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    Michael, for someone who comments frequently to HT, on this issue you seem to be terribly misinformed. First, the FBI had the original Wasp network of the 14 Cuban spies under surveillance long before the Castros decided to contact the local FBI office. It has been argued that only after the Cubans realized they were under surveillance, did they decide to come clean. Nine of the 14 either escaped or cut deals with the Prosecutor and served their time. The remaining 5 opted to take their chances with a Miami jury. In hindsight, it was a dumb move since there was never any doubt of their guilt. Second, there is a huge difference between the foreign policy of Israel and that of the US. Israel does not have the international exposure that the US does. Should the US permit Cuba to force the US into negotiations for Alan Gross, every other rogue nation in the world would snatch up an American on trumped up charges to force their agenda on America. Venezuela and North Korea are followng the Castro playbook in this regard. Alan Gross is guilty of giving away equipment used to connect to the internet and to make wireless telephone calls free from government detection. No one dies from these activities! He is being unjustly held by the Castros and should be sent home to his family immediately.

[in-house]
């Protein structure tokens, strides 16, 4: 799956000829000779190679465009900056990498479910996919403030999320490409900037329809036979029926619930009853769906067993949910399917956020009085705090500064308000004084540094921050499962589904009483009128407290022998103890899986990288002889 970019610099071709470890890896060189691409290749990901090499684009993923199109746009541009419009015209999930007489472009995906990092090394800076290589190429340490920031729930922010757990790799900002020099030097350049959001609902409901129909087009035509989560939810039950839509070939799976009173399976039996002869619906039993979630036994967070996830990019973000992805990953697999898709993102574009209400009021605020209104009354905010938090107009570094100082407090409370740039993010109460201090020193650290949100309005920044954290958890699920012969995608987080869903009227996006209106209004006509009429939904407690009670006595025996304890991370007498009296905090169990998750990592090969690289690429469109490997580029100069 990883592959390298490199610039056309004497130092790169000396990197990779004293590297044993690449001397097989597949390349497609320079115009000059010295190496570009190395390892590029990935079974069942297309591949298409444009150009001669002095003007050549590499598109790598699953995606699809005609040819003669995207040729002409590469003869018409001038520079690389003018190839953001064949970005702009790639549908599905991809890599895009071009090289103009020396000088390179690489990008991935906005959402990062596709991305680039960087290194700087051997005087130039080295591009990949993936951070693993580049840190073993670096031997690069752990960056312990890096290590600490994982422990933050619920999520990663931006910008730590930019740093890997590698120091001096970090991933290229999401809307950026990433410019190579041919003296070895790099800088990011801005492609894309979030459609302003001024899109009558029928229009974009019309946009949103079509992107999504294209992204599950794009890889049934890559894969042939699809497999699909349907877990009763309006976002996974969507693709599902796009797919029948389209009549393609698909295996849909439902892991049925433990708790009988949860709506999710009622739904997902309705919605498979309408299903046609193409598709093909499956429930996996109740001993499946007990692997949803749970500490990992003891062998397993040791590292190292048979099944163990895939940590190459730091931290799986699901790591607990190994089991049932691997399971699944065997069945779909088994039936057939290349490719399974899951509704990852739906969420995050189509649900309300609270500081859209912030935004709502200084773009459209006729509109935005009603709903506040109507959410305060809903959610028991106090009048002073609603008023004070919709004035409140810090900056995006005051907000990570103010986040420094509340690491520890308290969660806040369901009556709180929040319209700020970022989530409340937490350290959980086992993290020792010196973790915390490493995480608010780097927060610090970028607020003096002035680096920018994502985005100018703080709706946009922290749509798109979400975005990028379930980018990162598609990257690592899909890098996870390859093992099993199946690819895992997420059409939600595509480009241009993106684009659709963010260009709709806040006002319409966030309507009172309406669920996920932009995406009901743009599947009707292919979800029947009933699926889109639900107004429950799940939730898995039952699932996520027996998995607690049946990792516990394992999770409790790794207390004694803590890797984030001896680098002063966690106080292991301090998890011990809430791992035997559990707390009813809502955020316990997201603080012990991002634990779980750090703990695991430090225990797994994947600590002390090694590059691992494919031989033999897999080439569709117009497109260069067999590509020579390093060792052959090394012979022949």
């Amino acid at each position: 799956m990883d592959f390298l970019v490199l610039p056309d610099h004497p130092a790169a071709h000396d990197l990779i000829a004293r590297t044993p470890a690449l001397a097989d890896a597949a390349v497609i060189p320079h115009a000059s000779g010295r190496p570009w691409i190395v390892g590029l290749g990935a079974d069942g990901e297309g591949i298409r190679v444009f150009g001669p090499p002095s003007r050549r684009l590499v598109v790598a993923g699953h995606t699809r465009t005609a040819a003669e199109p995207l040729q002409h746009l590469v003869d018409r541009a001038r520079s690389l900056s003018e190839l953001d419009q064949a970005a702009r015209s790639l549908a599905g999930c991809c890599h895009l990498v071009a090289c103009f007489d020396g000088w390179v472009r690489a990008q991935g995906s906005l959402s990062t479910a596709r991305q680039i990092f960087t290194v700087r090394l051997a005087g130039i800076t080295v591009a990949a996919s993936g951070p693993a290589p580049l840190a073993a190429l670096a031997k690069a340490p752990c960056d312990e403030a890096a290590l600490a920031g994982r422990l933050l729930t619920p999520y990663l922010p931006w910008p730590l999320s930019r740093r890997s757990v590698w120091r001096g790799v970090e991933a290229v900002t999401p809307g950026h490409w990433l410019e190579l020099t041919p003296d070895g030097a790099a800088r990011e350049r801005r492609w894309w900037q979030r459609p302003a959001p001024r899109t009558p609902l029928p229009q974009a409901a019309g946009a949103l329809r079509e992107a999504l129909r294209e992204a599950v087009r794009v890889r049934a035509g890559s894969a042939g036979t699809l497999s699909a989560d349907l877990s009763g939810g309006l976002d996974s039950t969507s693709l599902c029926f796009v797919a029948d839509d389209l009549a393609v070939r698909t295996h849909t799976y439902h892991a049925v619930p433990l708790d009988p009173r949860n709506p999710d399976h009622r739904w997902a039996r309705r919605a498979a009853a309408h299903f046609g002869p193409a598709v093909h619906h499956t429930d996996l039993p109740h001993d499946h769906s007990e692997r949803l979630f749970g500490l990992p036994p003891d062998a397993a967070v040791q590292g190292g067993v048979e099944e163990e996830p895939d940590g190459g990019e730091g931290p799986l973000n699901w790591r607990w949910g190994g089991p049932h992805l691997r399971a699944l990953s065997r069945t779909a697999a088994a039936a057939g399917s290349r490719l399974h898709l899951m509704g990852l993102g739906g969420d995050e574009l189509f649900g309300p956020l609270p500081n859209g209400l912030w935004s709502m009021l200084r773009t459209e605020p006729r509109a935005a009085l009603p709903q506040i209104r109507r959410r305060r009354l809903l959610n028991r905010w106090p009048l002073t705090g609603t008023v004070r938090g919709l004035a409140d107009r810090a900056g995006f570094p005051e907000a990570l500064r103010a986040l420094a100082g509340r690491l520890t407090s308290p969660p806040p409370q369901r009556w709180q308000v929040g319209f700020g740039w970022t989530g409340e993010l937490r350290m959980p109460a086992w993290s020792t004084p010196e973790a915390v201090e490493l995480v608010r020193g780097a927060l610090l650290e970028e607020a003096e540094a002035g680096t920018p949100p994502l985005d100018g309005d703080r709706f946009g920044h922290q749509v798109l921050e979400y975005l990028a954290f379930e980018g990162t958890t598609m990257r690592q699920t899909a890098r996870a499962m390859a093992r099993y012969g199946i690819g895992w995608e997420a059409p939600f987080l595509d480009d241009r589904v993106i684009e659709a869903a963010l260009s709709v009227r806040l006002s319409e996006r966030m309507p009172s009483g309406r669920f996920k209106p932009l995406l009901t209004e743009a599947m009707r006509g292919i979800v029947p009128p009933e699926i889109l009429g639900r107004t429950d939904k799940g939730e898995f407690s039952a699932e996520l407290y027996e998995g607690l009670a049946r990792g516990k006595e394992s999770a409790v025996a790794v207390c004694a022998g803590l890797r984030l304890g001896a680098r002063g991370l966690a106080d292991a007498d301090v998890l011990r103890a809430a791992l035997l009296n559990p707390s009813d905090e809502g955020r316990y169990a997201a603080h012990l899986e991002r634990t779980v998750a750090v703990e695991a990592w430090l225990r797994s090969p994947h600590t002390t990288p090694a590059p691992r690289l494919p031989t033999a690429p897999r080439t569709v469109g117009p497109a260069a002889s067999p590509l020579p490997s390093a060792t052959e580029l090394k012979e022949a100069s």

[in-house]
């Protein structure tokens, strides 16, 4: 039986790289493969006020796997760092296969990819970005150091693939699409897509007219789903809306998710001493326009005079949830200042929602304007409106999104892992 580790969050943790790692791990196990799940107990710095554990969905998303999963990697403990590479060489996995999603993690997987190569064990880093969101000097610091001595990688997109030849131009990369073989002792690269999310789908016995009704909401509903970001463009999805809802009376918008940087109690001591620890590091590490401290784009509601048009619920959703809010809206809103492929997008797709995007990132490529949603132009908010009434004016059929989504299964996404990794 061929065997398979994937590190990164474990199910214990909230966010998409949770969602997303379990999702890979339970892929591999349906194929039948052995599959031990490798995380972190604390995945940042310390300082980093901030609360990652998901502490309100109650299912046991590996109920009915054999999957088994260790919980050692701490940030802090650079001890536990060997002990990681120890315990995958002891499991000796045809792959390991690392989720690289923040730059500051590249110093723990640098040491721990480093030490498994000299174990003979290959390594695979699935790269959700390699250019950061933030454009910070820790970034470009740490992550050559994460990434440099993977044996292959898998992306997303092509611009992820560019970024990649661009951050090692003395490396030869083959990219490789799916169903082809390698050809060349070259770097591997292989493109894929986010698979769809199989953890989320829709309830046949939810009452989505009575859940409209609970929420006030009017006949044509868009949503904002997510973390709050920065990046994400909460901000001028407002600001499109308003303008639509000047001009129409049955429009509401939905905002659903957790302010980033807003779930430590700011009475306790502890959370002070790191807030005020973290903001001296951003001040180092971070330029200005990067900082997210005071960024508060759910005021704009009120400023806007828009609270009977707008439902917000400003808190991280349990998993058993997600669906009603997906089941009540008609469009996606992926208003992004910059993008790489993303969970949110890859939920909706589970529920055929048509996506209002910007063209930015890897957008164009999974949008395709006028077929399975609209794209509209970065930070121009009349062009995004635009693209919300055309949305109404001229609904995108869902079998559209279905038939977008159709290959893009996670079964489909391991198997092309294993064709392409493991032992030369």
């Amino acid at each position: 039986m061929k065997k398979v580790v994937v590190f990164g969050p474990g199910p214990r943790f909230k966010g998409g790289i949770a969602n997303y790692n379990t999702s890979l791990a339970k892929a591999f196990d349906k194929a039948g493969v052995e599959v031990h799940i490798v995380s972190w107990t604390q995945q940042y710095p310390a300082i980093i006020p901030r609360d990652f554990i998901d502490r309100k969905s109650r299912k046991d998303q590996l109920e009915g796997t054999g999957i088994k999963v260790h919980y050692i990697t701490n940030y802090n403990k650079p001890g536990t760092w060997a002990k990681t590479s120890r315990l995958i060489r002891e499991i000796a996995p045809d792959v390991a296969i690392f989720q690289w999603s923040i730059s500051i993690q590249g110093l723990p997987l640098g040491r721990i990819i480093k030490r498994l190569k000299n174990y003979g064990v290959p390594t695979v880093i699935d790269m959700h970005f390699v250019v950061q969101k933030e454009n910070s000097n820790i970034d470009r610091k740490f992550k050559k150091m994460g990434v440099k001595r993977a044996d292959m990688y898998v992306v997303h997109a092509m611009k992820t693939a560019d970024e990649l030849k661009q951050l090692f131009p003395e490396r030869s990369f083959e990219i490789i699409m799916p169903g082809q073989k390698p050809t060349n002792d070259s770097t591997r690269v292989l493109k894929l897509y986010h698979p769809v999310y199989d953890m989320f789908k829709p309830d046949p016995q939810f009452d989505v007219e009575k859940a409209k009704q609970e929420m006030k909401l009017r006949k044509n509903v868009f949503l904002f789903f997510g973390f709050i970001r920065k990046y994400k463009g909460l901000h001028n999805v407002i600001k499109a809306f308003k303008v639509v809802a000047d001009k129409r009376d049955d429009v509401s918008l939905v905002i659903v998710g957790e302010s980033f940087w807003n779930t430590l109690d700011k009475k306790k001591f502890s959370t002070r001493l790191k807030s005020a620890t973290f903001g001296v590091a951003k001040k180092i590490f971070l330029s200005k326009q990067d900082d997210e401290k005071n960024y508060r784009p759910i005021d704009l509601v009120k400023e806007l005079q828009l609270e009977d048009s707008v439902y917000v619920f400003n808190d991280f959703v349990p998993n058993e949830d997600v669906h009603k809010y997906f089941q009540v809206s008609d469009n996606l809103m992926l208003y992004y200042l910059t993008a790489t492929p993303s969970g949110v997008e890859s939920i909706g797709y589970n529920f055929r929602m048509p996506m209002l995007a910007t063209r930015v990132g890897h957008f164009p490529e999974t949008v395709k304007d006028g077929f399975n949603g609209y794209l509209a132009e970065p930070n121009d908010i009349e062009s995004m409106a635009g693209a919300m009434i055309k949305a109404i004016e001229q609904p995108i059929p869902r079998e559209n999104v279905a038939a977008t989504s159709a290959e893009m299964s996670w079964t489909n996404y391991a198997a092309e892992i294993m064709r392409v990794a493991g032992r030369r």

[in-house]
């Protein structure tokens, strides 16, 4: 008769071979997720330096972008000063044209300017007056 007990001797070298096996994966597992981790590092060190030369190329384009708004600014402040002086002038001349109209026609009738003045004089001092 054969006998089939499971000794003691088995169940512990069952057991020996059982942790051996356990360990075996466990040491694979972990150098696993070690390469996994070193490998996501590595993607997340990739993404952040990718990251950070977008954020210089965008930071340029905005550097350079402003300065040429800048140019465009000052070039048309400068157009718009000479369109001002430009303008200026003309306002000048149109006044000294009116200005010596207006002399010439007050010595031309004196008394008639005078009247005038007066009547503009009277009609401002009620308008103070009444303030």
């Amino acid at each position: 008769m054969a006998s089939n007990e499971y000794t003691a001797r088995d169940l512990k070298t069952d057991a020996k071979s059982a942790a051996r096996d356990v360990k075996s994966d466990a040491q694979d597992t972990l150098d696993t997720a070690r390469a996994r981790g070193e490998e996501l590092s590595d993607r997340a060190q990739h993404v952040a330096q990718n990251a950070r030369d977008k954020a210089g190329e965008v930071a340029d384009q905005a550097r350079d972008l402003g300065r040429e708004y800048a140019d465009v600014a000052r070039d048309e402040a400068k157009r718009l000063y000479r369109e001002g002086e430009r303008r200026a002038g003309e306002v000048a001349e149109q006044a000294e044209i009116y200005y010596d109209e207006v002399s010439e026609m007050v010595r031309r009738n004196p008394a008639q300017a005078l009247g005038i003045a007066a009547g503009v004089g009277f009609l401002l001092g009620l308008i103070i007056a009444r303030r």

• May 5, 2013 at 8:36 am
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    If the PDRK is amenable, perhaps, in exchange for the Korean-American they recently sentenced to 15 years, and, to sweaten the deal, Cuba could throw in Alan Gross, then the U.S. would release the remaining Cuban Four. If not, the fellow in Korea is in for 15 years of hard labor, and Alan Gross is in for (not as) a bleak “retirement” in Cuba. It is curious, often Israel will exchange thousands of Palestinian political prisoners for one or two Israeli soldiers, but such is the power of the Miami mafia that the U.S. won’t work a much better deal, four for two.

    I wonder why Alan Gross agreed to perform espionage? Perhaps his retirement account was wiped out by unprincipled speculators and, unable to survive on Social Security alone, he took on a special job. In any event, due to the undue influence of the Miami mafia, he’s in for a pretty grim retirement. At least the Cuban 5 were real patriots, who were defending their homeland from real terrorists, like the ones who planted bombs in Havana hotels, and earlier, blew up a commerical airliner. The one mistake the Cuban government made was informing the U.S. of terrorist activities by these so-called “Brothers to the Resue” (of their “brother” Posada Carilles, no doubt)! Otherwise, the Cuban 5 would most likely not have been uncovered.

  • May 4, 2013 at 9:28 am
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    Eeeeuuuw! Now you are wondering how I spend my evenings?

  • May 4, 2013 at 8:20 am
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    sure to somebody like you solidarity means nothing. All you can do is fill page after page with your cinical comments, I guess you spend your evening admiring yourself.Well somebody has to admire you.

  • May 3, 2013 at 8:44 pm
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    They can put some beard and a beret on Rene’s picture and add “Now only 4” thanks CHE!

  • May 3, 2013 at 8:42 pm
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    If this is a way to get Alan Gross back and have Raul Castro save a little face, I say lets do it!

  • May 3, 2013 at 2:40 pm
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    Darn it! All that money wasted on posters that say the CUBAN FIVE.